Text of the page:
The committee also faced questions during its review of its accounting report. The committee shared its revenue reports from the past five years. In 2013, the revenue generated by the department for the period ending on Sept.13 was $56,648. In 2014, the department generated $61,631. In 2015, it generated $46,594. In 2016, it generated $32,974. Last period, it generated $51,386. This year, the department has generated $93,348 to date, according to documents presented by the committee. The huge swing prompted local youth football coach Chico Cleveland to ask what changed.

“[Selma Parks and Recreation] actually took over the complex, so we get all of the money from the gate now,” VanDiver said. “In March or April, we asked the city council to do a contract where they actually lease it to us, so the funds that were going to the complex gate no longer went to the complex. It comes to the city of Selma.”

Under the consideration and administration section of the lease agreement between Dallas County and the city of Selma, the “City shall receive all gate fees for admission to the Premises for sports events, all revenue generated from temporary permits and licenses for the use of the areas by private parties, and all revenue from concessions (food and drink).”

Despite the bump in revenue, finances are still a primary concern for the department and the city of Selma.

“It’s a lot of robbing Peter to pay Paul,” VanDiver said to describe the financial situation that covers the costs of equipment, meals and travels for the multiple city teams and all-star teams. “The actual budget is only designed for tournaments for the pre-major teams for 18 and 19-year olds. Now, the city of Selma has expanded the amount of teams that travel.”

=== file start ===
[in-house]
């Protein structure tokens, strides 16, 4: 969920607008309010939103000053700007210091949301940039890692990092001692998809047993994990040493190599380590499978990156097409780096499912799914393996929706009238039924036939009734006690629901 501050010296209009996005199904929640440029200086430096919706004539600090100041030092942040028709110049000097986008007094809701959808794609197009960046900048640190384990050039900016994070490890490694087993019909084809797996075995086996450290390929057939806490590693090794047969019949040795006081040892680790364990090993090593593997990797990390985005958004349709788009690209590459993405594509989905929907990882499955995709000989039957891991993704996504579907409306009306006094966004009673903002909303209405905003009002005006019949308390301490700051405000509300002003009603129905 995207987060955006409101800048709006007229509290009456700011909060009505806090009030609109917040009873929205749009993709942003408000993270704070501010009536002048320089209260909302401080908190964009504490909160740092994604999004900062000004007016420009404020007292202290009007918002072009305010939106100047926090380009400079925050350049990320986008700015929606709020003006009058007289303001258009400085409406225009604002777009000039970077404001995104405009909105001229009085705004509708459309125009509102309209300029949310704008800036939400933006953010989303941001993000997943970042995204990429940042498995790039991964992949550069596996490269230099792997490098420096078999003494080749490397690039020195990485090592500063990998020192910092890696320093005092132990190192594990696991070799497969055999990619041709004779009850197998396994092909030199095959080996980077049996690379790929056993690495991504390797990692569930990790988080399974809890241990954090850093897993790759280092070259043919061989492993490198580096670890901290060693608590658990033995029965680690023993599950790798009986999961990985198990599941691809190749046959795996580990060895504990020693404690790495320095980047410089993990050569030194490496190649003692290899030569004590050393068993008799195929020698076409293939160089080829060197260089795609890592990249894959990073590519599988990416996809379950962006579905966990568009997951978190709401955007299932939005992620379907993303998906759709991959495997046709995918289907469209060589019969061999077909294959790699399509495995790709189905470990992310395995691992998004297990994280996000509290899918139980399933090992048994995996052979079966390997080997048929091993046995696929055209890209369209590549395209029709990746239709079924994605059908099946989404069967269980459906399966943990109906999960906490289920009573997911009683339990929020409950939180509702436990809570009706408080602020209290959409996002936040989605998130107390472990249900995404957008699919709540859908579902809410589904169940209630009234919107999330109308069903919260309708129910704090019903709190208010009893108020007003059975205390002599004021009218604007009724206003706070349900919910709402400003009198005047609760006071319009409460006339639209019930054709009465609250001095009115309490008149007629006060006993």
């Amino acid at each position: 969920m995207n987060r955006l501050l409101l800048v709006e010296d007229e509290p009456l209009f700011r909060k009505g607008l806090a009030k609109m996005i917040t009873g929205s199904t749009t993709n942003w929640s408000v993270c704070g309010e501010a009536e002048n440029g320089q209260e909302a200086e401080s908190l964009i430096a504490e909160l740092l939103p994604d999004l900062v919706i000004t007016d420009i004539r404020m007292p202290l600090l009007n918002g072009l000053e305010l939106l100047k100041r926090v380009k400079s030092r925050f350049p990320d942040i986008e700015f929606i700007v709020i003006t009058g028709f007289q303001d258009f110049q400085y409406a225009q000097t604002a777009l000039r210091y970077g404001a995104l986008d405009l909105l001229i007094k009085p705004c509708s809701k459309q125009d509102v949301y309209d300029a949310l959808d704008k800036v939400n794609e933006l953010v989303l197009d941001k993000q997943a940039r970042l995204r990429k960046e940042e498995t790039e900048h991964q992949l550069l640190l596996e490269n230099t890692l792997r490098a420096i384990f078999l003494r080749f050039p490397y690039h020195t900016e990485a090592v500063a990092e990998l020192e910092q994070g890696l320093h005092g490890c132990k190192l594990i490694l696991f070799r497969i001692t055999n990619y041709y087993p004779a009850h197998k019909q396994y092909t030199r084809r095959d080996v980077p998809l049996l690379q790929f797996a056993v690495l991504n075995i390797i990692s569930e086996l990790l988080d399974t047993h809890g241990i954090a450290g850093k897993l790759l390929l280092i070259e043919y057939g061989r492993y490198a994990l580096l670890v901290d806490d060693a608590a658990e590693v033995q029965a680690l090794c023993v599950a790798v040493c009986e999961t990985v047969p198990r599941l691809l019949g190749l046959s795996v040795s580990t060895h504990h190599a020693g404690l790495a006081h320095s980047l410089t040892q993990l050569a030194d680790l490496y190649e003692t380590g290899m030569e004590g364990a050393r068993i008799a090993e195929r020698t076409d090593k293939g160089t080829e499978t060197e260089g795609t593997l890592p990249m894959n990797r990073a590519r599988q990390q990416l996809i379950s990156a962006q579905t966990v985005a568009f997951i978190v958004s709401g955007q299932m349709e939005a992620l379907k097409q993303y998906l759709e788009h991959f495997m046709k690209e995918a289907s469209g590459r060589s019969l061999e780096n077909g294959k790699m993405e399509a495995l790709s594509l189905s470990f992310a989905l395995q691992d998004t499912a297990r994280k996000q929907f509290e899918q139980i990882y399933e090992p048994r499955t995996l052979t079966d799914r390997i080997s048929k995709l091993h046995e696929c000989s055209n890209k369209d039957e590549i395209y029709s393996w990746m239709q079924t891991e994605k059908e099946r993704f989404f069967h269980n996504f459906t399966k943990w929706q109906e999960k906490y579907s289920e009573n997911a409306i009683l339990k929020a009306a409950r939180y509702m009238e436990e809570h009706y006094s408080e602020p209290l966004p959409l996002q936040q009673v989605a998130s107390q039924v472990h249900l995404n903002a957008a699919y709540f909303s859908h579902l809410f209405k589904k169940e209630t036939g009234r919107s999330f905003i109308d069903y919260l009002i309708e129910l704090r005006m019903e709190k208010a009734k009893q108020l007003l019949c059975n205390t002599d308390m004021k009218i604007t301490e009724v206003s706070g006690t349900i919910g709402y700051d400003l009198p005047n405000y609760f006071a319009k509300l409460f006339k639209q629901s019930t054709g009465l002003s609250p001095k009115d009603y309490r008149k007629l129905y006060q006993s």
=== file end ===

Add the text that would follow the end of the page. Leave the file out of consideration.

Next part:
The 8U all-stars, two 10U all-star teams, the 12U, 14U, 15U and the 17U team traveled this past year, even though the funding only covers two teams. VanDiver stated that costs that were assigned to other sports like football were moved to supplement the costs of the baseball teams.

“As you can see, it’s an uphill battle and I don’t think the public understands what we have to do,” he said. “You can see the budget transfers we had to make to cover what it takes for the teams to actually travel.”

The city provides the uniforms, the vans, meals for the kids, hotels and registration fees for the teams, according to VanDiver. Items the $10 fee to play in the league doesn’t cover.

“We’ll have to make tough decisions moving forward on what are we going to actually fund, what expenses will have to be put back on the parents or what fees will have to be raised so we can afford to continue moving down the path that we’re on,” he said.

In addition to addressing the issues with the department, the committee also heard pitches for three semi-pro teams that want to get involved in the community.

William Winston pitched introducing the United Premier Soccer League, a developmental academy, to the Selma community.

Tony Broadnax pitched his semi-pro football team, the Selma Shield, for players who want to continue playing football after high school.

Darren McGilberrry wasn’t present at the meeting, but VanDiver gave a brief introduction for his semi-pro baseball team, the Blackbelt Bombers, which provides former players an opportunity to continue playing baseball after high school.

The Recreation Committee did not set a date for its next meeting at the end of the session, which lasted just over an hour.